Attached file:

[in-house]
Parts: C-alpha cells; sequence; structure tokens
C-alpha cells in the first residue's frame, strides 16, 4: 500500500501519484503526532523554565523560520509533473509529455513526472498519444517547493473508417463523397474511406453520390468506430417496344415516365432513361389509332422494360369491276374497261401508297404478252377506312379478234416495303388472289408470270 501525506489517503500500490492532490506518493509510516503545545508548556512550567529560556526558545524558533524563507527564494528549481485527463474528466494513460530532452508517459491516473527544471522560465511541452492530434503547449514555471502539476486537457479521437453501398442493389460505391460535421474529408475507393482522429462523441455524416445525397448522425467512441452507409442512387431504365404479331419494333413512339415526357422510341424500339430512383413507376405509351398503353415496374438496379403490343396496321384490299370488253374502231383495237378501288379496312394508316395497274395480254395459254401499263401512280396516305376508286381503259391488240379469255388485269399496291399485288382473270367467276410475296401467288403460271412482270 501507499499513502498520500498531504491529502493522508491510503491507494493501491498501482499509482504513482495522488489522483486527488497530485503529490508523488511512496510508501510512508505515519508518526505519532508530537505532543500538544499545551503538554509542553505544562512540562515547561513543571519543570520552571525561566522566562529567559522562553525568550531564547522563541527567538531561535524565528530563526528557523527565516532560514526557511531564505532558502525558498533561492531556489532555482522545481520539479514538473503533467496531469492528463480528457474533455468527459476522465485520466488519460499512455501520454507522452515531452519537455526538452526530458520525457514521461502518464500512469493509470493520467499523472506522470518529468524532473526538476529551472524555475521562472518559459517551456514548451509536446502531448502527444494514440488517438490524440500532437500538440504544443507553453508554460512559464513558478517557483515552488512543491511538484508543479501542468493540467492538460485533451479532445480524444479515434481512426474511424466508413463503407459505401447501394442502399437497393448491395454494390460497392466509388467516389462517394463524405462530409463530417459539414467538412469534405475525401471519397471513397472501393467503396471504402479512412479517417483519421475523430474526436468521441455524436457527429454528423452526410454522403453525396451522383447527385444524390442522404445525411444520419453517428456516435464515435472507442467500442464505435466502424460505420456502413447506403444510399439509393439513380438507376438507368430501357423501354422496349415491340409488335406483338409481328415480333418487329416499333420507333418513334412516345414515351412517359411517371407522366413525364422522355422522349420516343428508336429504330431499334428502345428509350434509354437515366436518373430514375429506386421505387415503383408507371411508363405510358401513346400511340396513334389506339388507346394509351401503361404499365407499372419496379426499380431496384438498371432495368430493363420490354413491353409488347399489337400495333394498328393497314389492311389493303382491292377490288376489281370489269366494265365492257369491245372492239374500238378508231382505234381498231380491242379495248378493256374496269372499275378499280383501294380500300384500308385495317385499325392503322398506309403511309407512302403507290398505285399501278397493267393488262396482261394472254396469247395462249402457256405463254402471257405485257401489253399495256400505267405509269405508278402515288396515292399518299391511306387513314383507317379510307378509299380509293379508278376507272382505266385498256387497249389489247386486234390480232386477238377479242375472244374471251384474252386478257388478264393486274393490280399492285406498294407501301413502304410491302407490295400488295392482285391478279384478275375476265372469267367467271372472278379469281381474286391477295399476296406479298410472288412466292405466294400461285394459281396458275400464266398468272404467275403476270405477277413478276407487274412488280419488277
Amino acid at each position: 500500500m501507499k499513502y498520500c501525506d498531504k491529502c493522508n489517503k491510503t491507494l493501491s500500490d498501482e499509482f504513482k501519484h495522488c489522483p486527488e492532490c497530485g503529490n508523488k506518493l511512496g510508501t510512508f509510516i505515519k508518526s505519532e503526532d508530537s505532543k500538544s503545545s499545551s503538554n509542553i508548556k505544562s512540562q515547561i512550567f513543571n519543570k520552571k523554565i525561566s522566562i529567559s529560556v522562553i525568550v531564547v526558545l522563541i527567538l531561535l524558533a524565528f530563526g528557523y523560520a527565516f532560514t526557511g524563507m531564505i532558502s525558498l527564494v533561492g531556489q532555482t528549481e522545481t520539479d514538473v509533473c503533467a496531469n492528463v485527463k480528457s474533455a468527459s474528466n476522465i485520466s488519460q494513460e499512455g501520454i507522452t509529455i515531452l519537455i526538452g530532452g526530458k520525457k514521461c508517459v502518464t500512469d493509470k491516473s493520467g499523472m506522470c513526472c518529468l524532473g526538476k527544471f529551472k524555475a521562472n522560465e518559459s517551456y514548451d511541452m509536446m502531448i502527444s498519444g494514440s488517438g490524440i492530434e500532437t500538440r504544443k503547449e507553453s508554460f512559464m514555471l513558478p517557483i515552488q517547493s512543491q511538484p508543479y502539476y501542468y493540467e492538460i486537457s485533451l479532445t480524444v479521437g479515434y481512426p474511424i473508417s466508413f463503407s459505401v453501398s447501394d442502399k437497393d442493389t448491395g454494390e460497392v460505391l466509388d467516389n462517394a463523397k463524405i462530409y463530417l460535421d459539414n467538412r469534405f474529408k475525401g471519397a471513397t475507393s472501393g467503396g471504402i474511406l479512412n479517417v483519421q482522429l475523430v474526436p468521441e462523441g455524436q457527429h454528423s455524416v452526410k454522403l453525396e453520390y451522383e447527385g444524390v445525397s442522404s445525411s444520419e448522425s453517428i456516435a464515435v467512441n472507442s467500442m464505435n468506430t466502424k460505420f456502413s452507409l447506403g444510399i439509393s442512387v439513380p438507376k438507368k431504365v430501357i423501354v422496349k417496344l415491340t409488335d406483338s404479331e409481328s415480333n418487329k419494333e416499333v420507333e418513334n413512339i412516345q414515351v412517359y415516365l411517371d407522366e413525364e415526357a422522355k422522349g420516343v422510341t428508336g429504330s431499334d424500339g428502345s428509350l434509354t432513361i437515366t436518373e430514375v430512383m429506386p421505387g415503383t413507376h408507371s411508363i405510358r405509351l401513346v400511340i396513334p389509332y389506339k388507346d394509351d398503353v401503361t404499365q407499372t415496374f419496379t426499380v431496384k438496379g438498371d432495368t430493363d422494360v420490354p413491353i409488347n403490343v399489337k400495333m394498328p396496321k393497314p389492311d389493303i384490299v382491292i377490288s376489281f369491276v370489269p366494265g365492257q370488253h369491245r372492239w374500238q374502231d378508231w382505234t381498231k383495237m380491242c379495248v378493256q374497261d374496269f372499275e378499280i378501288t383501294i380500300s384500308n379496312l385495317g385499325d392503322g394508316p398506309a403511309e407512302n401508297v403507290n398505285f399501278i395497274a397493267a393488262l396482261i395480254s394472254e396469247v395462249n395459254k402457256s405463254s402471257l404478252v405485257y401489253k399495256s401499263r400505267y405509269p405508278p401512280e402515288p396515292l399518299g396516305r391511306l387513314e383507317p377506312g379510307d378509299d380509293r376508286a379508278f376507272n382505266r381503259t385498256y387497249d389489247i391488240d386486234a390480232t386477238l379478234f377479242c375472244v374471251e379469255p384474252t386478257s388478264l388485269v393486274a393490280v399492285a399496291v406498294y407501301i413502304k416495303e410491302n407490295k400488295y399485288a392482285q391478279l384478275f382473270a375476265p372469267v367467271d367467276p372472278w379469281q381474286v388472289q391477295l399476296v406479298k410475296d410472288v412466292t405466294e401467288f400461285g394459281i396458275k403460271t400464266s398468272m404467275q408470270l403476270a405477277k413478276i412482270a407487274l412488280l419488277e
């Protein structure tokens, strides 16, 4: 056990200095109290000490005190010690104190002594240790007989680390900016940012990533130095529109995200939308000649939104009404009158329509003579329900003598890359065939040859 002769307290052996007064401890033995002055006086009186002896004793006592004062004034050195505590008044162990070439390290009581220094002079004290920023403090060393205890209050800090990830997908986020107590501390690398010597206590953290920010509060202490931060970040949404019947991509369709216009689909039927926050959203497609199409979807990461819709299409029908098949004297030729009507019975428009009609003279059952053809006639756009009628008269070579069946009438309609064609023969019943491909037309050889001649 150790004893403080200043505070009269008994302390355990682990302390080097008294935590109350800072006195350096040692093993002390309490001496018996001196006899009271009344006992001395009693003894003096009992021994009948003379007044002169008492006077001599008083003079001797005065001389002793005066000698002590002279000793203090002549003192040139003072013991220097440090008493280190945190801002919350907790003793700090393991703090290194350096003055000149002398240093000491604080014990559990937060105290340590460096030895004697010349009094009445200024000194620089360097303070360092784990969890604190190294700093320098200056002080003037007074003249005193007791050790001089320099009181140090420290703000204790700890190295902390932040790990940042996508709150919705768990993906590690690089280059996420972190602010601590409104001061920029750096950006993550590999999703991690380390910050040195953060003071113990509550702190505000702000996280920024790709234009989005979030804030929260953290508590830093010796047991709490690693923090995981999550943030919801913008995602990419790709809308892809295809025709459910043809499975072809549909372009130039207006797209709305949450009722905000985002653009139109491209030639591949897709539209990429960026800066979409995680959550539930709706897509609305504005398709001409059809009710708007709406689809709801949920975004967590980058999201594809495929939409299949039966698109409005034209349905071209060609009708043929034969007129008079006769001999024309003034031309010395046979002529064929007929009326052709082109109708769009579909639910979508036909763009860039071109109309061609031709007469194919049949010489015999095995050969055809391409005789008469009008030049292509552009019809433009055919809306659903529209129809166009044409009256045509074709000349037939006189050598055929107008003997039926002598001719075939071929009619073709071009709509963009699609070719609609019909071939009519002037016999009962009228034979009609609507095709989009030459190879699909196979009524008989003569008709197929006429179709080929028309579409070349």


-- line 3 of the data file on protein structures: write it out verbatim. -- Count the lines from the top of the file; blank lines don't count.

C-alpha cells in the first residue's frame, strides 16, 4: 500500500501519484503526532523554565523560520509533473509529455513526472498519444517547493473508417463523397474511406453520390468506430417496344415516365432513361389509332422494360369491276374497261401508297404478252377506312379478234416495303388472289408470270 501525506489517503500500490492532490506518493509510516503545545508548556512550567529560556526558545524558533524563507527564494528549481485527463474528466494513460530532452508517459491516473527544471522560465511541452492530434503547449514555471502539476486537457479521437453501398442493389460505391460535421474529408475507393482522429462523441455524416445525397448522425467512441452507409442512387431504365404479331419494333413512339415526357422510341424500339430512383413507376405509351398503353415496374438496379403490343396496321384490299370488253374502231383495237378501288379496312394508316395497274395480254395459254401499263401512280396516305376508286381503259391488240379469255388485269399496291399485288382473270367467276410475296401467288403460271412482270 501507499499513502498520500498531504491529502493522508491510503491507494493501491498501482499509482504513482495522488489522483486527488497530485503529490508523488511512496510508501510512508505515519508518526505519532508530537505532543500538544499545551503538554509542553505544562512540562515547561513543571519543570520552571525561566522566562529567559522562553525568550531564547522563541527567538531561535524565528530563526528557523527565516532560514526557511531564505532558502525558498533561492531556489532555482522545481520539479514538473503533467496531469492528463480528457474533455468527459476522465485520466488519460499512455501520454507522452515531452519537455526538452526530458520525457514521461502518464500512469493509470493520467499523472506522470518529468524532473526538476529551472524555475521562472518559459517551456514548451509536446502531448502527444494514440488517438490524440500532437500538440504544443507553453508554460512559464513558478517557483515552488512543491511538484508543479501542468493540467492538460485533451479532445480524444479515434481512426474511424466508413463503407459505401447501394442502399437497393448491395454494390460497392466509388467516389462517394463524405462530409463530417459539414467538412469534405475525401471519397471513397472501393467503396471504402479512412479517417483519421475523430474526436468521441455524436457527429454528423452526410454522403453525396451522383447527385444524390442522404445525411444520419453517428456516435464515435472507442467500442464505435466502424460505420456502413447506403444510399439509393439513380438507376438507368430501357423501354422496349415491340409488335406483338409481328415480333418487329416499333420507333418513334412516345414515351412517359411517371407522366413525364422522355422522349420516343428508336429504330431499334428502345428509350434509354437515366436518373430514375429506386421505387415503383408507371411508363405510358401513346400511340396513334389506339388507346394509351401503361404499365407499372419496379426499380431496384438498371432495368430493363420490354413491353409488347399489337400495333394498328393497314389492311389493303382491292377490288376489281370489269366494265365492257369491245372492239374500238378508231382505234381498231380491242379495248378493256374496269372499275378499280383501294380500300384500308385495317385499325392503322398506309403511309407512302403507290398505285399501278397493267393488262396482261394472254396469247395462249402457256405463254402471257405485257401489253399495256400505267405509269405508278402515288396515292399518299391511306387513314383507317379510307378509299380509293379508278376507272382505266385498256387497249389489247386486234390480232386477238377479242375472244374471251384474252386478257388478264393486274393490280399492285406498294407501301413502304410491302407490295400488295392482285391478279384478275375476265372469267367467271372472278379469281381474286391477295399476296406479298410472288412466292405466294400461285394459281396458275400464266398468272404467275403476270405477277413478276407487274412488280419488277